“Being a funeral director for 15 years, I would hear from families whose loved one had been dying over time and used marijuana for relief. But they all felt like criminals,” said Joe Stevens, Greenleaf’s president and CEO. “It gave their loved one quality of life at the end rather than being on morphine, which would put them in a drug-induced coma, unable to have dinner with the family or talk with their loved ones.”
After years of bureaucratic delays that compelled pro-pot Assemblyman Reed Gusciora (D-Trenton) to call for legislative hearings with Gov. Chris Christie’s administration, Greenleaf is the first of six non-profit organizations to receive permission from the Department of Health to begin growing marijuana to sell at its dispensary. Once Stevens finalizes his security systems, ensures his employees pass mandatory drug tests and background checks, and completes construction on his retail facility, which will have an atmosphere he likens to a comfortable medical clinic, he’ll be ready to invite in the state for final licensing.
Despite this, Stevens fears he’ll be missing one critical component when he opens his doors: customers.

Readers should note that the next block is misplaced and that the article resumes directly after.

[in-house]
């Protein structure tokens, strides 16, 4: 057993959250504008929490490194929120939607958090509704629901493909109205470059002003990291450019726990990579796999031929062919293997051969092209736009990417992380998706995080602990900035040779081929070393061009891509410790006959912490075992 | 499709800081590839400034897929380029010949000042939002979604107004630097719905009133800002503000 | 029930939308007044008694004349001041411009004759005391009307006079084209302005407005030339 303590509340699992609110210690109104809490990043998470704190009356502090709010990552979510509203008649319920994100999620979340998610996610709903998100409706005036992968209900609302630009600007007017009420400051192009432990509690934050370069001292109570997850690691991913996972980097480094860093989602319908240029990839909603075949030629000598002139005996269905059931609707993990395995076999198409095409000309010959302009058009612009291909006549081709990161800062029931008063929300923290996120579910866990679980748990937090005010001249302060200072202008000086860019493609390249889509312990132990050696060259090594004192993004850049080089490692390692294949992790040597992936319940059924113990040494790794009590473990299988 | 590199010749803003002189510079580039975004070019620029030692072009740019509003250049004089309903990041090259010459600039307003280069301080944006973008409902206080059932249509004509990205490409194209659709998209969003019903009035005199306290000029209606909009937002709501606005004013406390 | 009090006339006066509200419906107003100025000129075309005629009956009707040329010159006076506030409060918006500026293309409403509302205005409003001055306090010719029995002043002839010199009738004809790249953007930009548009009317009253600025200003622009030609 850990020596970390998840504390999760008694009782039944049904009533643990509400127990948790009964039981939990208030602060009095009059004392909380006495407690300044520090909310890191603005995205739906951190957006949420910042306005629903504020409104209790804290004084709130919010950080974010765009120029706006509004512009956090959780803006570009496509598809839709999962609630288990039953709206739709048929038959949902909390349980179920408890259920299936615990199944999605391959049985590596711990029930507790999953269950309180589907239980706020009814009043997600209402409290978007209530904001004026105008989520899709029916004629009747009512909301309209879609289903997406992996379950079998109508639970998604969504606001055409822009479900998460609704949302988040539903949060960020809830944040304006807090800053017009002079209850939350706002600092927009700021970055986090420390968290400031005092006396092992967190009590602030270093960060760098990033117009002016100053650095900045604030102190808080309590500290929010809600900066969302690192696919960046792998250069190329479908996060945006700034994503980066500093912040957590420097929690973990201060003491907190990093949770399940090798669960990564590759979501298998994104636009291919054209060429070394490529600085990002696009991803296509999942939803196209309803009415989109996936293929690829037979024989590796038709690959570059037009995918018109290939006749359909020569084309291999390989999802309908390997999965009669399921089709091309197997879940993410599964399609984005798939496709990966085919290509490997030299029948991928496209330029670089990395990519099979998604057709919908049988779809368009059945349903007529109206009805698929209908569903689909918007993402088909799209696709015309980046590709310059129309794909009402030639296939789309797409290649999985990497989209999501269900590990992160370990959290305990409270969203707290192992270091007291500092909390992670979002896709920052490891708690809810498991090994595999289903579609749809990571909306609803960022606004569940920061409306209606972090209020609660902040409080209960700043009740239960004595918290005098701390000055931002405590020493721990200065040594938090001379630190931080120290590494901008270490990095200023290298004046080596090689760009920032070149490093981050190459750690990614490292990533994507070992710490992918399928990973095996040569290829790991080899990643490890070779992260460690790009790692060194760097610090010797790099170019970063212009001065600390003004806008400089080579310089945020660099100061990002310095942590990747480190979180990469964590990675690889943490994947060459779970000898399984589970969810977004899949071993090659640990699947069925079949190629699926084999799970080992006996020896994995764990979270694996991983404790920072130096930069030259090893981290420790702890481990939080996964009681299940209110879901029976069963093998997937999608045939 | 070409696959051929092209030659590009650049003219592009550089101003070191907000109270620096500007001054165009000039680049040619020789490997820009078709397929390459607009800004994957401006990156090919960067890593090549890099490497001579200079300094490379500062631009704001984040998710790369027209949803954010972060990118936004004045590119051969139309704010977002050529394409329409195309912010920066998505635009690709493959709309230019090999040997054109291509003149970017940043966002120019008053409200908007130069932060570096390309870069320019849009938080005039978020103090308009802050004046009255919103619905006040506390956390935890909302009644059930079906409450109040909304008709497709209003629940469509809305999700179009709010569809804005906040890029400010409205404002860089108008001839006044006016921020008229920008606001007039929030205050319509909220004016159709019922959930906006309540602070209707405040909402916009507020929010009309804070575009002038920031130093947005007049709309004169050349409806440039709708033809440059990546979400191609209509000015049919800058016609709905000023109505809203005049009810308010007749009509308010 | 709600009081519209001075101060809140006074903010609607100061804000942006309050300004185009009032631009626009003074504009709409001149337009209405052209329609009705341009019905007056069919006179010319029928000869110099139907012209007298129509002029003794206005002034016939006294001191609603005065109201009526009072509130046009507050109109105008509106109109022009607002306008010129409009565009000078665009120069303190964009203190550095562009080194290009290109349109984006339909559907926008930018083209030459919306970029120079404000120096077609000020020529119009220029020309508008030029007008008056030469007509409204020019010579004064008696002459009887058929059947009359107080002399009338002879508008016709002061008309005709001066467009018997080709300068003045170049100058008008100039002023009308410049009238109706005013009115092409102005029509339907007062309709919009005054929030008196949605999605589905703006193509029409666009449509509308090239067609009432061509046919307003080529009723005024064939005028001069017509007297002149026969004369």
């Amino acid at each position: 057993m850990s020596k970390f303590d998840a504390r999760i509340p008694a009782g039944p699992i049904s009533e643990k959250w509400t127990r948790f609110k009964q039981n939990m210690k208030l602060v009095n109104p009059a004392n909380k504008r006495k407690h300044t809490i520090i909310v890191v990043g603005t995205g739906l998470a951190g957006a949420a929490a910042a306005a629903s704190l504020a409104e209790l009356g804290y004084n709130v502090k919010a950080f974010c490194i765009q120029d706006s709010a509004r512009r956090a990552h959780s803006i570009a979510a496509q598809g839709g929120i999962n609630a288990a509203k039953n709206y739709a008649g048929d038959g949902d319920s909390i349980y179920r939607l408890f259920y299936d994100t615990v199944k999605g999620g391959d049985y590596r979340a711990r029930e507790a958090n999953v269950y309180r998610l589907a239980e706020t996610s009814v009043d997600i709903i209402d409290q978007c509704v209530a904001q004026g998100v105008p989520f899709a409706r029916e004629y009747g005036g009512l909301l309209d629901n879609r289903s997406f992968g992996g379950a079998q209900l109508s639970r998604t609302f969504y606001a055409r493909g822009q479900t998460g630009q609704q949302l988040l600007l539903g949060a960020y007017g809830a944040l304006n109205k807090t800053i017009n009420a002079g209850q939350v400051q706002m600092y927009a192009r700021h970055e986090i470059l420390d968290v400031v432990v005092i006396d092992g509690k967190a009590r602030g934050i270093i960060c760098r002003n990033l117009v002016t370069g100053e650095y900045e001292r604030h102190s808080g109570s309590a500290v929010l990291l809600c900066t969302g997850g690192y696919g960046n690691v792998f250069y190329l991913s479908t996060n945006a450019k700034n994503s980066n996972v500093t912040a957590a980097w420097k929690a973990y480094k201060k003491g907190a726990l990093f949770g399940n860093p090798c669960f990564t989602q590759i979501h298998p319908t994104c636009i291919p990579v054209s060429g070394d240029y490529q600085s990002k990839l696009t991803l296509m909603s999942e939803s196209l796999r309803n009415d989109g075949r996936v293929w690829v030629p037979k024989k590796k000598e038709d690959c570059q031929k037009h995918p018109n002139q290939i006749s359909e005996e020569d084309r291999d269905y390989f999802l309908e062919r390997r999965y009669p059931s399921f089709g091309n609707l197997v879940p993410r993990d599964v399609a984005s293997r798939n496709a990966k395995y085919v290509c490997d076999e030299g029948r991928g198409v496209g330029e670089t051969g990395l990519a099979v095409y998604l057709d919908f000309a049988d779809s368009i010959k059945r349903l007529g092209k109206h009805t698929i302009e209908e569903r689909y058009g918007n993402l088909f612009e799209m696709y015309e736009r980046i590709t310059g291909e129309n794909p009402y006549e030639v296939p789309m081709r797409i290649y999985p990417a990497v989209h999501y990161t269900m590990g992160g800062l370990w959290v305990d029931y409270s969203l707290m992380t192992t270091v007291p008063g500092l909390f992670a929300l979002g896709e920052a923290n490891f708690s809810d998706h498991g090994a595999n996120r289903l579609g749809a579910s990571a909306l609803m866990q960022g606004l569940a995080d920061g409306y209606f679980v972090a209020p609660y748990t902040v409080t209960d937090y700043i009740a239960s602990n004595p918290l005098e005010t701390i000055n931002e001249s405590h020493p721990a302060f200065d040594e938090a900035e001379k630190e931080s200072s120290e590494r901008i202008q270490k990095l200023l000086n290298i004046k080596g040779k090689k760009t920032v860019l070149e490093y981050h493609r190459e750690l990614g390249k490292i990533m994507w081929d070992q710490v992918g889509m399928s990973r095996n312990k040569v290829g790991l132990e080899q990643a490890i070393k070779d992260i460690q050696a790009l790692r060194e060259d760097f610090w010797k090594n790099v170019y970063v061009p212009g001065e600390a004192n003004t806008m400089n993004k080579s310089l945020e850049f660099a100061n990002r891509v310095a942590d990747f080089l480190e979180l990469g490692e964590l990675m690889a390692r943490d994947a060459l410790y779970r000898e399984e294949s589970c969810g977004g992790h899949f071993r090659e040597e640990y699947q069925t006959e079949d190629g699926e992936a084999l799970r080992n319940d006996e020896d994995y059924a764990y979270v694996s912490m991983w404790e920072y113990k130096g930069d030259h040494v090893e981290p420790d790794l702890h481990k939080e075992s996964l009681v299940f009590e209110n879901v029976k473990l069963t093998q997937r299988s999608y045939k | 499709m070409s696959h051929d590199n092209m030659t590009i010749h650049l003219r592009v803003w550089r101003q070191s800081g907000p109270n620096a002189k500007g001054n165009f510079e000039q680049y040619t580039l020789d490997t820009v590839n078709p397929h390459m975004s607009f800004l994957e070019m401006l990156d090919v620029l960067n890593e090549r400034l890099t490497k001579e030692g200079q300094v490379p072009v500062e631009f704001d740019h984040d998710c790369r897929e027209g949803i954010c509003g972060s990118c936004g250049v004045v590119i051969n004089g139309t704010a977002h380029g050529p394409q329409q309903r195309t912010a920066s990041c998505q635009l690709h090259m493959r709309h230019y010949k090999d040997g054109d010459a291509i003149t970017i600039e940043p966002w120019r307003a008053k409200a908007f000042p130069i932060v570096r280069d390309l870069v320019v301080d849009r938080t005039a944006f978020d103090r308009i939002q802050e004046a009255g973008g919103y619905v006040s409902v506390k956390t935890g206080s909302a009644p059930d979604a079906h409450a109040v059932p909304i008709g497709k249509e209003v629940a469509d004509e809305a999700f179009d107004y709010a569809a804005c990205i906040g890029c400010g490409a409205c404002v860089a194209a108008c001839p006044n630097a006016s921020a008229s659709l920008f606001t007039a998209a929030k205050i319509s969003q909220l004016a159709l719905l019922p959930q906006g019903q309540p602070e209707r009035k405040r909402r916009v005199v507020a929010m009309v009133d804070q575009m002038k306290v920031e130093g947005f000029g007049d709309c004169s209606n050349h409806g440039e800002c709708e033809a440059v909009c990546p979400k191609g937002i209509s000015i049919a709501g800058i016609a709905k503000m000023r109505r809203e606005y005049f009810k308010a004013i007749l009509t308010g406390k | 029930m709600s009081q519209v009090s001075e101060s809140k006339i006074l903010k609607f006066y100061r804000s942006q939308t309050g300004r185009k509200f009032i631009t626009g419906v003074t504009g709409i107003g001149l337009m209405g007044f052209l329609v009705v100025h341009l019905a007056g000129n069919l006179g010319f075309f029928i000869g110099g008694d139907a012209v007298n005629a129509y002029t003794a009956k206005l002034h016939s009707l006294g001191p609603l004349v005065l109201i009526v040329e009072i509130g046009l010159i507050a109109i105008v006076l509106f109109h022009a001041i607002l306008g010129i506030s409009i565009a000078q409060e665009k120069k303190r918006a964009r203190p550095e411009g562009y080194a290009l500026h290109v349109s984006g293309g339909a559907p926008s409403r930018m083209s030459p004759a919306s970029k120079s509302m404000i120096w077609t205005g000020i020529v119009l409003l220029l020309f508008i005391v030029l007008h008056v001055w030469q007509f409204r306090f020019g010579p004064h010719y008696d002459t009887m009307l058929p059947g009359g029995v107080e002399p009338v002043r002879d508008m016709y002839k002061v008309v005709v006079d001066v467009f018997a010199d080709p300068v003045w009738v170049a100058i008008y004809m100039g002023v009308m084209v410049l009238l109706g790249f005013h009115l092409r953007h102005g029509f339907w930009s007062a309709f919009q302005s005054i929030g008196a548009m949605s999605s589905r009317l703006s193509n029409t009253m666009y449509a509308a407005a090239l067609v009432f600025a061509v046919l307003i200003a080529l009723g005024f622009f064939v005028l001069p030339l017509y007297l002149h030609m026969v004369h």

The department is two years behind schedule to take its online patient registry live, and though it’s registered 140 physicians so far, a department spokesperson says it will be another month before debilitatingly sick patients can begin to obtain clearance through a process that requires them to procure an official recommendation from a participating doctor, then apply for an ID card and pay the two-year registration fee — $200 each for patients plus $200 more for their registered caregivers, or $20 per person for those who prove financial hardship. The ongoing delays trouble the program’s advocates.
“The patients are very disappointed,” said Roseanne Scotti, New Jersey State Director of the Drug Policy Alliance, a national lobbying organization dedicated to reforming drug policy. “They worked for years to get this passed so they would have legal access and still they’re continuing to put themselves at risk by going to the black market.”
An Uncertain Future
Stevens says the Compassionate Care Medicinal Marijuana Program — which faced an uncertain future when Gov. Christie took office and considered canceling it before it began — finally picked up momentum in November when the health department hired a director to oversee it. Director John O’Brien, a retired state police lieutenant, explained the challenges facing his nascent program this way in an email: “The Department built a brand-new program from the ground up and the long-term success of this program depends on carefully taking our first steps and seriously considering the complex issues that are involved. Secure systems are needed to grow, package, test, inspect, transport, dispense, and dispose of a substance that is considered a Schedule 1 drug under federal law.”